|Edition No. 7||
April 8, 2011
A little food for thought for all of you for the weekend.
I ran the numbers for this year’s Draft, based upon 2010 points, and they reveal that Possum picked the best team based on last year’s gross points. For his top 12 hitters and his top 8 pitchers, Possum picked a team that scored 10,085 points in 2011. Next best was the Monarchs, with 10,054, followed by the Bombers with 9883, and then the Cubs with 9822. Full totals below.
Possum also picked the best hitting team with 6257 points, followed by the Monarchs with 6024, the Cubs with 5914, and then the Bombers with 5718.
Shockingly, the Blues picked the top pitching squad, based upon the point totals for the top 8 pitchers, with 4329 points. Perhaps even more shockingly, the Senators picked the second best pitching team based on 2010 points, with 4317. The Wahoos picked the 11th best pitching team with 3838.
Two teams that marched to their own drummer, the Chiefs and the Bears, fared very poorly based on 2010 points. The Chiefs, last year’s runner up, finished in 12th with 8969 total points, and also 12th in pitching with 3693. The Bears, led by the iconoclastic Fightin’ Denny Bontrager, finished dead last in overall points with 7357 points, more than 600 points behind the 12th-place Chiefs, with 4494 hitting points and 3089 pitching points.
Of course, we all know that past performance is no guarantee of future results. Possum makes that quite clear to his stock brokerage clients each and every day. No doubt, the Chiefs’ and Bears’ managers will manage the holy crap out of their teams, and I do not expect either of them to finish anywhere near 12th or 13th place. Still, you have to take a look at what happened last year, at least in terms of evaluating the Draft Day selections.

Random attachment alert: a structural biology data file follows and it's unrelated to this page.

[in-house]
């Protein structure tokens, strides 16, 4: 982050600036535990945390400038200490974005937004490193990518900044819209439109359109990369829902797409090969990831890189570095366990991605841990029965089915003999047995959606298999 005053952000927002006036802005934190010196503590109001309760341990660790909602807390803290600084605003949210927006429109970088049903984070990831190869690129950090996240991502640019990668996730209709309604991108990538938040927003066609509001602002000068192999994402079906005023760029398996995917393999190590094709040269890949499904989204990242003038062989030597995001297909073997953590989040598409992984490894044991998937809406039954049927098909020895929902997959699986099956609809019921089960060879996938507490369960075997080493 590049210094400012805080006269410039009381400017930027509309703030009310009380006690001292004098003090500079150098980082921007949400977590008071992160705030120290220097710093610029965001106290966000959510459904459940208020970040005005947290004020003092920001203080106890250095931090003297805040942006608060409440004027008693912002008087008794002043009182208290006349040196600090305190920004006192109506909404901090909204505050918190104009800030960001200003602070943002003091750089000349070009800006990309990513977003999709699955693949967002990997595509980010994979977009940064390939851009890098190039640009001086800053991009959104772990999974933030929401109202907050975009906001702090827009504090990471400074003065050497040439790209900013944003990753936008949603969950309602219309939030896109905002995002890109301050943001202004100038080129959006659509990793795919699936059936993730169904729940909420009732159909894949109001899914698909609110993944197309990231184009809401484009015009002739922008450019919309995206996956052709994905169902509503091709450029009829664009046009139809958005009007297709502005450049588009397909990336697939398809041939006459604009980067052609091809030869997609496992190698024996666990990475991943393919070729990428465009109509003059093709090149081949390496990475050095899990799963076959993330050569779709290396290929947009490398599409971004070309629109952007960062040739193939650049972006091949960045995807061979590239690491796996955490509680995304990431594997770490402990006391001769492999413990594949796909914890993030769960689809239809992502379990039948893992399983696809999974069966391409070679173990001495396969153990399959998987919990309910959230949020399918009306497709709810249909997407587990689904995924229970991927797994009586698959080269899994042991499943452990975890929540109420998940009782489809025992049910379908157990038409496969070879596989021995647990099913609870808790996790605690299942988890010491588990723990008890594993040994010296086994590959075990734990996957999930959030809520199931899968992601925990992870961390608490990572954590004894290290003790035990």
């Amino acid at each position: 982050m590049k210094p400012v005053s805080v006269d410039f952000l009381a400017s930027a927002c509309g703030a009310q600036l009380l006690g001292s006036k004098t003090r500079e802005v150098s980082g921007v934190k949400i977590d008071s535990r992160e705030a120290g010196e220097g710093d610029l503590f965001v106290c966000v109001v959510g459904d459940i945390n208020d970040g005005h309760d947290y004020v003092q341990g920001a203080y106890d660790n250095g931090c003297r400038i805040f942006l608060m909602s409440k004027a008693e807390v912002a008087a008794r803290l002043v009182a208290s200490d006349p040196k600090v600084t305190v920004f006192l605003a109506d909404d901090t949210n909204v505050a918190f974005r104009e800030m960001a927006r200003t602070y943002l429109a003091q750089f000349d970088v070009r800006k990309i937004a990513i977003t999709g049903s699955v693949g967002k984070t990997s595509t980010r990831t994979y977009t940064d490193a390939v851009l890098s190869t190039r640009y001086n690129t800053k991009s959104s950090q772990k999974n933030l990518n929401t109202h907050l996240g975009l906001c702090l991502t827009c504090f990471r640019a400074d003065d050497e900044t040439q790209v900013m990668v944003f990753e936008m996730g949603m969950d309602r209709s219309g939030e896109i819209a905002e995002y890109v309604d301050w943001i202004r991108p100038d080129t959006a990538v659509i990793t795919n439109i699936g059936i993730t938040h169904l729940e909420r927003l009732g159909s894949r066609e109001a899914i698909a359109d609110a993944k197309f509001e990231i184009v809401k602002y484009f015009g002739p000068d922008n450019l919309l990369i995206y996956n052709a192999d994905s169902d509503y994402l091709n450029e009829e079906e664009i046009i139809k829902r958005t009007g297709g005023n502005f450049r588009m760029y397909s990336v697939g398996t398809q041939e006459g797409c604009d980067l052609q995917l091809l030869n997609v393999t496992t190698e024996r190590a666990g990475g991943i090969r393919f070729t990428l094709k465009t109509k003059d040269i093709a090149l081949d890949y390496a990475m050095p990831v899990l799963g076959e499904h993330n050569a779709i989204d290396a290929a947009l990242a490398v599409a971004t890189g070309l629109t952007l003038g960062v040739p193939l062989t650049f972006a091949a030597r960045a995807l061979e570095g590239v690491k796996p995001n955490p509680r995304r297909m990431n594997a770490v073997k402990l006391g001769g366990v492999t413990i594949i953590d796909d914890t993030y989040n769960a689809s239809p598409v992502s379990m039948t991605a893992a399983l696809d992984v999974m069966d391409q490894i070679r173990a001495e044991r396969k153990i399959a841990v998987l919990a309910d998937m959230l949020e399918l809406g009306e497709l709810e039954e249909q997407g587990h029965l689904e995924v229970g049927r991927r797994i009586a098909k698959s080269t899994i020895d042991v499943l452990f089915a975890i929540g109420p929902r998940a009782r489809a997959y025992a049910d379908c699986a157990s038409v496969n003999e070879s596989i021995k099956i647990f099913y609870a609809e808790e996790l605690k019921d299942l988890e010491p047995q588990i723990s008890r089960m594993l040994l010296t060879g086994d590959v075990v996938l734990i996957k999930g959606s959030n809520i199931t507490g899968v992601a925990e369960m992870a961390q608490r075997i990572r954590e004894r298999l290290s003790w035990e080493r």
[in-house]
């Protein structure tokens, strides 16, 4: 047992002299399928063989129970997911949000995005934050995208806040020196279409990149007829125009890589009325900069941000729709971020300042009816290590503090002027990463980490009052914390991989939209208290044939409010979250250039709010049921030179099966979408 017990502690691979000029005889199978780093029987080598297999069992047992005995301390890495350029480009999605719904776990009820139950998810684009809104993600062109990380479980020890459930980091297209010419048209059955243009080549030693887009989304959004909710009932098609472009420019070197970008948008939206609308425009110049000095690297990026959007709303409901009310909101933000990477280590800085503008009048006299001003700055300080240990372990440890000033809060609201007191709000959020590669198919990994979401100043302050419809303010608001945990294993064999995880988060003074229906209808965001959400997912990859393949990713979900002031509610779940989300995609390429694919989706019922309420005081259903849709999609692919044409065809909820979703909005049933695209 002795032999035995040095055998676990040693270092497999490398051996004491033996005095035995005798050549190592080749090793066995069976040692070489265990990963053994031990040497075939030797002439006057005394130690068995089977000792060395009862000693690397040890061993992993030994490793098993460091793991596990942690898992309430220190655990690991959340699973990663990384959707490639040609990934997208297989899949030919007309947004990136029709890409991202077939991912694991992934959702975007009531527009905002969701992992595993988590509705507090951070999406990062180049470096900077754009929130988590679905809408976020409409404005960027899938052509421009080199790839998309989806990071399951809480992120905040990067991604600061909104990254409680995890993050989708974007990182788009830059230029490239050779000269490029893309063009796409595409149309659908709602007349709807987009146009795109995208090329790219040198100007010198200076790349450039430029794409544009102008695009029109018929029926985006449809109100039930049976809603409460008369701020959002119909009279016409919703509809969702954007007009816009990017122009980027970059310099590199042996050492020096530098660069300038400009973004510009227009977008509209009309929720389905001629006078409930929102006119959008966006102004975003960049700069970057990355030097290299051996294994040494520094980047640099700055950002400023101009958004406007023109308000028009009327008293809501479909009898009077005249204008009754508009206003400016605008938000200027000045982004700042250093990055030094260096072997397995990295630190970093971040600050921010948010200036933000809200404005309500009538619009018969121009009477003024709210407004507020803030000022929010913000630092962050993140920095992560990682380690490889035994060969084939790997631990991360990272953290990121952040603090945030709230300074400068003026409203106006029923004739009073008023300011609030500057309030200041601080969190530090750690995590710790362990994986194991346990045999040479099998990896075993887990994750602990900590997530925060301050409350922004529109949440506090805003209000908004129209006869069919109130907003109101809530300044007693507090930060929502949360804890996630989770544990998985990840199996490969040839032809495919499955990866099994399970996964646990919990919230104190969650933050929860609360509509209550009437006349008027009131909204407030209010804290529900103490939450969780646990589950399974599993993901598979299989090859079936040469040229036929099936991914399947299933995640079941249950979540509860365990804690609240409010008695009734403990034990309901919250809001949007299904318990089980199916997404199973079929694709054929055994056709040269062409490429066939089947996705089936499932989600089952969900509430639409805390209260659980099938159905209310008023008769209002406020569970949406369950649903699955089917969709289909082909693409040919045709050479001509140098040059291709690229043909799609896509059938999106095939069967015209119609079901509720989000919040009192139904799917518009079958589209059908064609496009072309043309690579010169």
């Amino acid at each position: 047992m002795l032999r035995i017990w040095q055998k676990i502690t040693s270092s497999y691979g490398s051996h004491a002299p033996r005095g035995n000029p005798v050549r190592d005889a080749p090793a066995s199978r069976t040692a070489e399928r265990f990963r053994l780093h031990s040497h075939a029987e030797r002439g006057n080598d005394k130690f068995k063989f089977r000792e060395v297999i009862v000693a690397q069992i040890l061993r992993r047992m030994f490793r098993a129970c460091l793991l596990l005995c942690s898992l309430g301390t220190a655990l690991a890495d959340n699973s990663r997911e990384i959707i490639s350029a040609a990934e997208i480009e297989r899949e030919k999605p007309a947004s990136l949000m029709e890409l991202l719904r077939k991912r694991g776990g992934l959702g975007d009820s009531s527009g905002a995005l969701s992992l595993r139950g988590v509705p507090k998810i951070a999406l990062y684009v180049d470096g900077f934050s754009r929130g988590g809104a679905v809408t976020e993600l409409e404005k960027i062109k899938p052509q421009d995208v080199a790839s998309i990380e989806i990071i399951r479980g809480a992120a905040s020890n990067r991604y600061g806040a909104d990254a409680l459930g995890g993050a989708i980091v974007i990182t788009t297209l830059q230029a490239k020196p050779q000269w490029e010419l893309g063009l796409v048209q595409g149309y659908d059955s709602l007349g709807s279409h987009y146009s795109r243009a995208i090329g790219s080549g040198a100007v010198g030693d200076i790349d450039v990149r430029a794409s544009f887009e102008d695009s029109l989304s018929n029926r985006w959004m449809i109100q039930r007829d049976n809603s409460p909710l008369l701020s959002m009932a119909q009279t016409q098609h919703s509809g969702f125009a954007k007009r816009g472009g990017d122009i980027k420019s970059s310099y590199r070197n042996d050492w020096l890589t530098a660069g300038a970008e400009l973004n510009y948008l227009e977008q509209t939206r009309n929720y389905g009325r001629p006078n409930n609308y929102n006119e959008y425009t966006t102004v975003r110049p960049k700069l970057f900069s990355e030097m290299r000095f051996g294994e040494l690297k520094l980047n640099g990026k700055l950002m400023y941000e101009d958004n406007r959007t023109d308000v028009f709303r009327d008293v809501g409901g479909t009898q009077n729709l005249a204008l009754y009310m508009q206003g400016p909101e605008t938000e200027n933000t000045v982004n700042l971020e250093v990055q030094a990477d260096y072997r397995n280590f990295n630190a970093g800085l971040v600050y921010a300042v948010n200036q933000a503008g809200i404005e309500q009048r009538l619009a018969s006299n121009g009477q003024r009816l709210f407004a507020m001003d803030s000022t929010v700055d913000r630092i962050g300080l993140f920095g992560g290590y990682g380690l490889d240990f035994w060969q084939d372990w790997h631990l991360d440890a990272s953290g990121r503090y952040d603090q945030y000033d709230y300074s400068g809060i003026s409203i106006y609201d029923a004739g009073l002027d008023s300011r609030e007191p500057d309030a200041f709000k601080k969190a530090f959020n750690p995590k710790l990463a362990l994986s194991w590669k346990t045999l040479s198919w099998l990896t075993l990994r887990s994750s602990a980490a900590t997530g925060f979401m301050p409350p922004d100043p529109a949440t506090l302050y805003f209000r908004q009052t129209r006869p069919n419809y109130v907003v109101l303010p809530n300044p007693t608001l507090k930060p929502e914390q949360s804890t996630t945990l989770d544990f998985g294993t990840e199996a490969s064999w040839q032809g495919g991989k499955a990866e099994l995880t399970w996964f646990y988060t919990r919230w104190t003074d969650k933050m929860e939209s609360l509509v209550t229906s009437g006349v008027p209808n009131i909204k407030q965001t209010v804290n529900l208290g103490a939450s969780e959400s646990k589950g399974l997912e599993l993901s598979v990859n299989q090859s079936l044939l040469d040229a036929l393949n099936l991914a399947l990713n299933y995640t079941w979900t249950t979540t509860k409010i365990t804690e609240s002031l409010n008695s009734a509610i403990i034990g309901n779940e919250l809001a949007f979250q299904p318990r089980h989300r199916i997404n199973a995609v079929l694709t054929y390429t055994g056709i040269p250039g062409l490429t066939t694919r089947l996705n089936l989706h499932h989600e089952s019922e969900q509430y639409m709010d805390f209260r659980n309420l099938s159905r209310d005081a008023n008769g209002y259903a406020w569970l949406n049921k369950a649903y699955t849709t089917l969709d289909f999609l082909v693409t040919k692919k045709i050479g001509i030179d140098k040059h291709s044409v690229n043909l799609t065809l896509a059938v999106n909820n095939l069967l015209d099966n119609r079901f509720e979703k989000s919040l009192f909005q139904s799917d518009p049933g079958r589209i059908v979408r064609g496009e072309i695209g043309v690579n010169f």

Here are the totals from top to bottom, based on last year’s points:
A couple of other comments. First of all, Fightin’ Denny’s team fares so poorly under this method of evaluation because he is the King of the Flyer Pick, and several of the players on his team for this year either didn’t play at all last year, or played minimally and scored minimal points. This year will no doubt be a different story.
Secondly, this evaluation is already old news, as a number of you have already completely revamped your teams, with multiple new players on your rosters and a weeding out of the old players. Still, some food for thought.
I’m about two-thirds of the way through an excellent book called The Yankee Years, written by Joe Torre (sort of) and Tom Verducci (mostly). To lead with a quote from the Daily News, it is “one of the best books about baseball ever written.” I agree.
Verducci is an excellent writer, and Torre is full of great insight about his Yankee teams from 1996 to 2007. It is absolutely required reading for a Yankee fan, so Screech and Mouse, get busy. However, if you are merely a baseball fan, and all of you are rabid ones at that, you should do yourselves a favor and read this book.
Just to whet your appetite, one of the fascinating things that is pointed out by the book is how important healthy starting pitching is to a team’s success. During Torre’s years at the helm of the Yankee Clipper, there was one year when only two of his starters made at least 25 starts, and that was 2005. In 1997, 2001, 2002, 2004 and 2007, three of his starting pitchers made at least 25 starts. In 1996, 1998, 2000, 2003 and 2006, four of his starters made at least 25 starts. In 1999, five of his starters made at least 25 starts. Torre’s four World Championships came in 1996, 1998, 1999 and 2000, all in years in which either four or five of his team’s starters made at least 25 starts.
Obviously, not just a coincidence.
There is much more great stuff to share with you from this book. If I remember to do so, I will include a few more tidbits in future Bullpens.
That’s it for now. Have a good week.